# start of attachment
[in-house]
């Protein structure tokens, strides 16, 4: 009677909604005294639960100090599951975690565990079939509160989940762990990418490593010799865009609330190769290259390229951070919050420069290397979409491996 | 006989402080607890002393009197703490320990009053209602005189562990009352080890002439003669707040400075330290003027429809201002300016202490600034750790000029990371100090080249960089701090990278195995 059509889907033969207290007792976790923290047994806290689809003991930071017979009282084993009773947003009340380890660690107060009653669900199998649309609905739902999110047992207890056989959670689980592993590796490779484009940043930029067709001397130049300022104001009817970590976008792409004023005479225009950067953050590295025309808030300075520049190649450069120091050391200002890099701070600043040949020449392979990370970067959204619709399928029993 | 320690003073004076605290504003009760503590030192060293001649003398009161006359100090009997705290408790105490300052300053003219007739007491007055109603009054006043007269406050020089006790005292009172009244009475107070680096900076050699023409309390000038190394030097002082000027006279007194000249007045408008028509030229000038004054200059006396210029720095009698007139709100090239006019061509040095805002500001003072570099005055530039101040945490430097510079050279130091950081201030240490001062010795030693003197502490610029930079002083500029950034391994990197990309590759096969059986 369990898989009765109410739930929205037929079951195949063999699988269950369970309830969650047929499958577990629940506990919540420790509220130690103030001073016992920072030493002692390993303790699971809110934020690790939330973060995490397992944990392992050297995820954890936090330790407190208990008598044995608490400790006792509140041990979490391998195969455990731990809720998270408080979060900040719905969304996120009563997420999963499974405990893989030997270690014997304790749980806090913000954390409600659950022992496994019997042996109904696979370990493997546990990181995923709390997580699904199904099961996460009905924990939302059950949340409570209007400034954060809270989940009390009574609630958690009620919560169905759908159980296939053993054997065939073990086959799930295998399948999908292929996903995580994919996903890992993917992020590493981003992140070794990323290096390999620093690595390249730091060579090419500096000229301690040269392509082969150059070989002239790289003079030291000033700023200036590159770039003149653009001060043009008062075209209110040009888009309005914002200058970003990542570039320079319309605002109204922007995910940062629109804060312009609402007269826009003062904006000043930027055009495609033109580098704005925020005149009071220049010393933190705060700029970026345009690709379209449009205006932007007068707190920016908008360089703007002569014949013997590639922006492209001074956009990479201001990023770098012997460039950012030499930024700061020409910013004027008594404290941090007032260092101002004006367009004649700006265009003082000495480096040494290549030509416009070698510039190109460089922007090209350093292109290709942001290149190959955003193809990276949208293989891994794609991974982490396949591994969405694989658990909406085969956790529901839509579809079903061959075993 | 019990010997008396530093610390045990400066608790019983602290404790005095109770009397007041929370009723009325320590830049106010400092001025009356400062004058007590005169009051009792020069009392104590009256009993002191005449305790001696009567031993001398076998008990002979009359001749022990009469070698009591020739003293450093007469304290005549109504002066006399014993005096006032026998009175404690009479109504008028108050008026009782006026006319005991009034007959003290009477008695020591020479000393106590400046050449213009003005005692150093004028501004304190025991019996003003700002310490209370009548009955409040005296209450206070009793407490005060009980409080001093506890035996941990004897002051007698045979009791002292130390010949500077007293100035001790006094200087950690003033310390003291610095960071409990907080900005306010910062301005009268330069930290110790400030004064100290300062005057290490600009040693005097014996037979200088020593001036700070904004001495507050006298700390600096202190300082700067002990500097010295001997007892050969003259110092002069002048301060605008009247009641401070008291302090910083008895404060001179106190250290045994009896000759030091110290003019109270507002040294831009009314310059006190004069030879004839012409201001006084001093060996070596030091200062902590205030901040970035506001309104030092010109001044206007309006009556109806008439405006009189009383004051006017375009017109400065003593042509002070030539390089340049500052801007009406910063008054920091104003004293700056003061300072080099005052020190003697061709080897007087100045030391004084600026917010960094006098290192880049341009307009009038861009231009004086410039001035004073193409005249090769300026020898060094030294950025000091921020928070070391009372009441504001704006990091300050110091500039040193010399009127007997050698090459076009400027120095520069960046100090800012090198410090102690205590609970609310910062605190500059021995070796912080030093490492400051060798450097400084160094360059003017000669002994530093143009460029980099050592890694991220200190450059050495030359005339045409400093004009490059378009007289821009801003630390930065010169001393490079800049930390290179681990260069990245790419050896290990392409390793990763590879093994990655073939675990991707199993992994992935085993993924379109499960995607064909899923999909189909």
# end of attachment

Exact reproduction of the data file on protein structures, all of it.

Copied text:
[in-house]
């Protein structure tokens, strides 16, 4: 009677909604005294639960100090599951975690565990079939509160989940762990990418490593010799865009609330190769290259390229951070919050420069290397979409491996 | 006989402080607890002393009197703490320990009053209602005189562990009352080890002439003669707040400075330290003027429809201002300016202490600034750790000029990371100090080249960089701090990278195995 059509889907033969207290007792976790923290047994806290689809003991930071017979009282084993009773947003009340380890660690107060009653669900199998649309609905739902999110047992207890056989959670689980592993590796490779484009940043930029067709001397130049300022104001009817970590976008792409004023005479225009950067953050590295025309808030300075520049190649450069120091050391200002890099701070600043040949020449392979990370970067959204619709399928029993 | 320690003073004076605290504003009760503590030192060293001649003398009161006359100090009997705290408790105490300052300053003219007739007491007055109603009054006043007269406050020089006790005292009172009244009475107070680096900076050699023409309390000038190394030097002082000027006279007194000249007045408008028509030229000038004054200059006396210029720095009698007139709100090239006019061509040095805002500001003072570099005055530039101040945490430097510079050279130091950081201030240490001062010795030693003197502490610029930079002083500029950034391994990197990309590759096969059986 369990898989009765109410739930929205037929079951195949063999699988269950369970309830969650047929499958577990629940506990919540420790509220130690103030001073016992920072030493002692390993303790699971809110934020690790939330973060995490397992944990392992050297995820954890936090330790407190208990008598044995608490400790006792509140041990979490391998195969455990731990809720998270408080979060900040719905969304996120009563997420999963499974405990893989030997270690014997304790749980806090913000954390409600659950022992496994019997042996109904696979370990493997546990990181995923709390997580699904199904099961996460009905924990939302059950949340409570209007400034954060809270989940009390009574609630958690009620919560169905759908159980296939053993054997065939073990086959799930295998399948999908292929996903995580994919996903890992993917992020590493981003992140070794990323290096390999620093690595390249730091060579090419500096000229301690040269392509082969150059070989002239790289003079030291000033700023200036590159770039003149653009001060043009008062075209209110040009888009309005914002200058970003990542570039320079319309605002109204922007995910940062629109804060312009609402007269826009003062904006000043930027055009495609033109580098704005925020005149009071220049010393933190705060700029970026345009690709379209449009205006932007007068707190920016908008360089703007002569014949013997590639922006492209001074956009990479201001990023770098012997460039950012030499930024700061020409910013004027008594404290941090007032260092101002004006367009004649700006265009003082000495480096040494290549030509416009070698510039190109460089922007090209350093292109290709942001290149190959955003193809990276949208293989891994794609991974982490396949591994969405694989658990909406085969956790529901839509579809079903061959075993 | 019990010997008396530093610390045990400066608790019983602290404790005095109770009397007041929370009723009325320590830049106010400092001025009356400062004058007590005169009051009792020069009392104590009256009993002191005449305790001696009567031993001398076998008990002979009359001749022990009469070698009591020739003293450093007469304290005549109504002066006399014993005096006032026998009175404690009479109504008028108050008026009782006026006319005991009034007959003290009477008695020591020479000393106590400046050449213009003005005692150093004028501004304190025991019996003003700002310490209370009548009955409040005296209450206070009793407490005060009980409080001093506890035996941990004897002051007698045979009791002292130390010949500077007293100035001790006094200087950690003033310390003291610095960071409990907080900005306010910062301005009268330069930290110790400030004064100290300062005057290490600009040693005097014996037979200088020593001036700070904004001495507050006298700390600096202190300082700067002990500097010295001997007892050969003259110092002069002048301060605008009247009641401070008291302090910083008895404060001179106190250290045994009896000759030091110290003019109270507002040294831009009314310059006190004069030879004839012409201001006084001093060996070596030091200062902590205030901040970035506001309104030092010109001044206007309006009556109806008439405006009189009383004051006017375009017109400065003593042509002070030539390089340049500052801007009406910063008054920091104003004293700056003061300072080099005052020190003697061709080897007087100045030391004084600026917010960094006098290192880049341009307009009038861009231009004086410039001035004073193409005249090769300026020898060094030294950025000091921020928070070391009372009441504001704006990091300050110091500039040193010399009127007997050698090459076009400027120095520069960046100090800012090198410090102690205590609970609310910062605190500059021995070796912080030093490492400051060798450097400084160094360059003017000669002994530093143009460029980099050592890694991220200190450059050495030359005339045409400093004009490059378009007289821009801003630390930065010169001393490079800049930390290179681990260069990245790419050896290990392409390793990763590879093994990655073939675990991707199993992994992935085993993924379109499960995607064909899923999909189909």